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Community, Charity and the Money Question

Posted on 5/17/2013 by Mara Thacker in performance money charity community

Summer performance season is upon us and I am happily watching our calendar fill up with dates for shows. And what a variety of shows it'll be!

So far on the docket we've got a charity performance at a local children's museum, a 45 minute slot at Friday Night Live with a second slot pending, a wedding reception, a dance party/show at the Iron Post and a few other things that are less concrete at this point. I am hopeful we will continue to add more events to our calendar because there are few things that I enjoy as must as glitzing up in a fabulous costume and hamming it up for an audience.

One thing that has been somewhat controversial in booking all these performances is the money question. The thing is as much as I'd like to spend all day every day dancing, I can't. I have a day job and it has nothing at all to do with dance. The same holds true for my gypsy sisters as well. And so it's fair to say that we are not professional dancers. Instead we are (talented) amateurs who love to dance and want to share our love with others in our community.

And yet we cannot dance for free. At least not all the time. There are a few reasons for this. First, there are professional belly dancers out there who make their living from dancing and every time an overzealous hobbyist comes along and offers to dance for free, they are undermining the value of her work and may even take away opportunities for the professional dancer to earn money. Like it or not, most Americans (maybe even most people) are not belly dance connoisseurs and are not really concerned about booking the very best belly dancer with flawless technique. Given the choice between "good enough" and "great", if "good enough" is free then they're going to go with "good enough".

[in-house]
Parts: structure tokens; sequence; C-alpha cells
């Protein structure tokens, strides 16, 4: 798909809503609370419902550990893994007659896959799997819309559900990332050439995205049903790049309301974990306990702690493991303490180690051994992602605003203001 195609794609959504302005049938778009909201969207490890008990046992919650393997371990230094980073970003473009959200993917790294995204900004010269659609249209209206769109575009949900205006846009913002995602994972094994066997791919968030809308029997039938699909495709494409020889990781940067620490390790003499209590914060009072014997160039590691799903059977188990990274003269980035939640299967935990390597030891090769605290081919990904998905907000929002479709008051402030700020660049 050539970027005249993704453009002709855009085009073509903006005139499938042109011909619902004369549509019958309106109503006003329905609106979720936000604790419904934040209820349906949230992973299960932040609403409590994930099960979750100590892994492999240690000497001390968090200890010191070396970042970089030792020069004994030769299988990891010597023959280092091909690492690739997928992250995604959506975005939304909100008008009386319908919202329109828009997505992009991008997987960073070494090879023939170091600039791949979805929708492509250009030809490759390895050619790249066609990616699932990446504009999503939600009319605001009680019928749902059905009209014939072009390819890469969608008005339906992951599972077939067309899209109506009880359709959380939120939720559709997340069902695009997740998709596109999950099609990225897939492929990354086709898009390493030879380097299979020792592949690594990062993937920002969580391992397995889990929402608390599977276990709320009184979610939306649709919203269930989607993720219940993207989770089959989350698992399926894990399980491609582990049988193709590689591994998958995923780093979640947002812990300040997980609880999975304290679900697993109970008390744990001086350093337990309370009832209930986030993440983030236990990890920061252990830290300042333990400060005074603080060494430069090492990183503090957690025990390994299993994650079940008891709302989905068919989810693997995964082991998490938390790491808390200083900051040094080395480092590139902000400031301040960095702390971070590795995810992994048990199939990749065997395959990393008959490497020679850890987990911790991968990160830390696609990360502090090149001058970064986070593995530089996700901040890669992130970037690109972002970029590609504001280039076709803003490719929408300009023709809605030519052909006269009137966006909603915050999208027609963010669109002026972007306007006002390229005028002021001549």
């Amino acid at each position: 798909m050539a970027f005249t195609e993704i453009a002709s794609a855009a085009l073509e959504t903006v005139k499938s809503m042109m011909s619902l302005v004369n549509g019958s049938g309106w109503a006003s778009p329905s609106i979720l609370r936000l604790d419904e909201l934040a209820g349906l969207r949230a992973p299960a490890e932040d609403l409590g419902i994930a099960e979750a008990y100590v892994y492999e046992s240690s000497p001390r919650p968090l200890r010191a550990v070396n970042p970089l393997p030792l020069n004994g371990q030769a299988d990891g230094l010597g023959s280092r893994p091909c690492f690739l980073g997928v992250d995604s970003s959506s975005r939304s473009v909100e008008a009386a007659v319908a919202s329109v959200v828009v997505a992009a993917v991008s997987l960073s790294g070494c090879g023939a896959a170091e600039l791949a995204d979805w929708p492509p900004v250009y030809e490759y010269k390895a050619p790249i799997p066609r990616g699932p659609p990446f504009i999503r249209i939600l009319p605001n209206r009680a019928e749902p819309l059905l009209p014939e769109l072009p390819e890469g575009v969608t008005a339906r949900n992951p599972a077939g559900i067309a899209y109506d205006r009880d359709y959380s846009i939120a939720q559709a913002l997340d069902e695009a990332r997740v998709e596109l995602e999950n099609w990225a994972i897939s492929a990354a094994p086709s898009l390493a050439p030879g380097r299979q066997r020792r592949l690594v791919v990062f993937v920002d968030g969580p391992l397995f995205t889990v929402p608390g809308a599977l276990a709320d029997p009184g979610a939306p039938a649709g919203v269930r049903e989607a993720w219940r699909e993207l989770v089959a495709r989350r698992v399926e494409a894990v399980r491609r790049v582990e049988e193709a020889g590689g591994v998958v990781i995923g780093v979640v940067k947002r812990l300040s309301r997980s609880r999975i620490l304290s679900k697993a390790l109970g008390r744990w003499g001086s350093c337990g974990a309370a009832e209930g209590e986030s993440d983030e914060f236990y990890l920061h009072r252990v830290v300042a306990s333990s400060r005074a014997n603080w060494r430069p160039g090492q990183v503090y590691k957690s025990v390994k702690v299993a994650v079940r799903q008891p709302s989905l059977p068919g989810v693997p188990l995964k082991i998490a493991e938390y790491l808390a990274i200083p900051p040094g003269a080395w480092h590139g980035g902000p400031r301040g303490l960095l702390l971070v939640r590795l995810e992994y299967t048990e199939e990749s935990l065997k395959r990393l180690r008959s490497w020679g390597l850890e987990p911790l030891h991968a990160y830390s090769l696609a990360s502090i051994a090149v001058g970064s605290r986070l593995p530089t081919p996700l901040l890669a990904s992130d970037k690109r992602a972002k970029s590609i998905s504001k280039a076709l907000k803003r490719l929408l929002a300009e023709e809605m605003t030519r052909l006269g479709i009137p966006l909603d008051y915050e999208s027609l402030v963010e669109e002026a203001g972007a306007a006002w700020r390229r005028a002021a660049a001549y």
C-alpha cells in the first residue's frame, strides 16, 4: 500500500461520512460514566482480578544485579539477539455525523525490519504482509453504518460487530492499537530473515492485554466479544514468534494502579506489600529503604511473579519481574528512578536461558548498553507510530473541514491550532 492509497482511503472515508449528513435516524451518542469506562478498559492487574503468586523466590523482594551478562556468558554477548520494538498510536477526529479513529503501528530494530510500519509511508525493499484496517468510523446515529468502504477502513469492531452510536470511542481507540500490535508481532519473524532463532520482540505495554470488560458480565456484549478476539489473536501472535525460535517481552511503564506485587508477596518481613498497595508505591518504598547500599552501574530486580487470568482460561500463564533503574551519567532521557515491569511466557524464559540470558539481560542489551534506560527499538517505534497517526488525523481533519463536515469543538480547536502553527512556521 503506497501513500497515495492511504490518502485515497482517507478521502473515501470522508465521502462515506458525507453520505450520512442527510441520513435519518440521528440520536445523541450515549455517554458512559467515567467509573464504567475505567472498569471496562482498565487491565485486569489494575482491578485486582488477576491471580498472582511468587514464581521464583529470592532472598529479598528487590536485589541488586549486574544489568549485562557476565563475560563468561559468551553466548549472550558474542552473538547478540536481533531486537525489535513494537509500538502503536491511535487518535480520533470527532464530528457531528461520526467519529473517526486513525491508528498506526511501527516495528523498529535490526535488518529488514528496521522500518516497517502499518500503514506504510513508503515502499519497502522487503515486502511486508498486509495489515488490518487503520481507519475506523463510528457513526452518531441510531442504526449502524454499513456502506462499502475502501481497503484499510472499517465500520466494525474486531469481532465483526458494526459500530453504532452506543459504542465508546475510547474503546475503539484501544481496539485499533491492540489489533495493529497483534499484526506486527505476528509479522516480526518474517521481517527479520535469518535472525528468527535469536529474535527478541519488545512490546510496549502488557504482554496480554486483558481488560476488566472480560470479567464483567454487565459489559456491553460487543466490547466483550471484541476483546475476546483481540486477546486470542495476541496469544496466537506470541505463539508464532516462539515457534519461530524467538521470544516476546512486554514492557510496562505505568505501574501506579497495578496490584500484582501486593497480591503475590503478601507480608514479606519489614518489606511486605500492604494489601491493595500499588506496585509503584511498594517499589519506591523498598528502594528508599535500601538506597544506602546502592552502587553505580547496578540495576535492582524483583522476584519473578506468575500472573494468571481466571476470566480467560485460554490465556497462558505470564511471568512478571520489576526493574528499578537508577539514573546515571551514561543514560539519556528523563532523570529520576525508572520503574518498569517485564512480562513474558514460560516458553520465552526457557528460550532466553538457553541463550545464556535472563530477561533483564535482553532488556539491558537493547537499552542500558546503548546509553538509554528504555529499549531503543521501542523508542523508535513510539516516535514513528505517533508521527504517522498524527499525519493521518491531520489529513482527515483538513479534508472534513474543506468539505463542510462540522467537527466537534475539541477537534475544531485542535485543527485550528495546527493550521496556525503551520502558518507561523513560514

Another reason we have to charge is costumes are EXPENSIVE. I'm not even talking custom-made, swarovski crystal studded affairs. Even the very cheapest "made in China" gear quickly adds up to hundreds of dollars. Never mind the stage make-up and accessories. In addition to costumes, it also costs us out of own pockets to purchase music, props and attend workshops to keep our skills up-to-date. All of which is to say that it ain't cheap to be a belly dancer.

So our solution was to come up with a price list that is a starting point for negotiation when performance opportunities come up. We based our list on a very helpful webpage that offers pricing tips for new belly dancers based on geographic region. We chose to stay at the starting prices in deference to our amateur status and to keep it affordable for local folks, while also helping us at least subsidize our hobby (most of us still end up spending quite a bit out of pocket). However, since we are in it for the love of dance and want to contribute to our local community we also made the decision as a troupe to accept some performance opportunities at greatly reduced prices if we feel that it's for a good cause and it isn't otherwise onerous (like too far away, conflicting with other plans, or a miserable climate situation).

Which is why this Saturday you will find us dancing for free at the Orpheum Museum's Building Fair. Because there are few better causes than local art and culture organizations that serve children. We hope you'll come out and see us there and also that you'll consider booking us for your own private event. And if you do, we hope you'll find that our shows are delightful and that our rates are very fair indeed.

 

 

 

 

 

 

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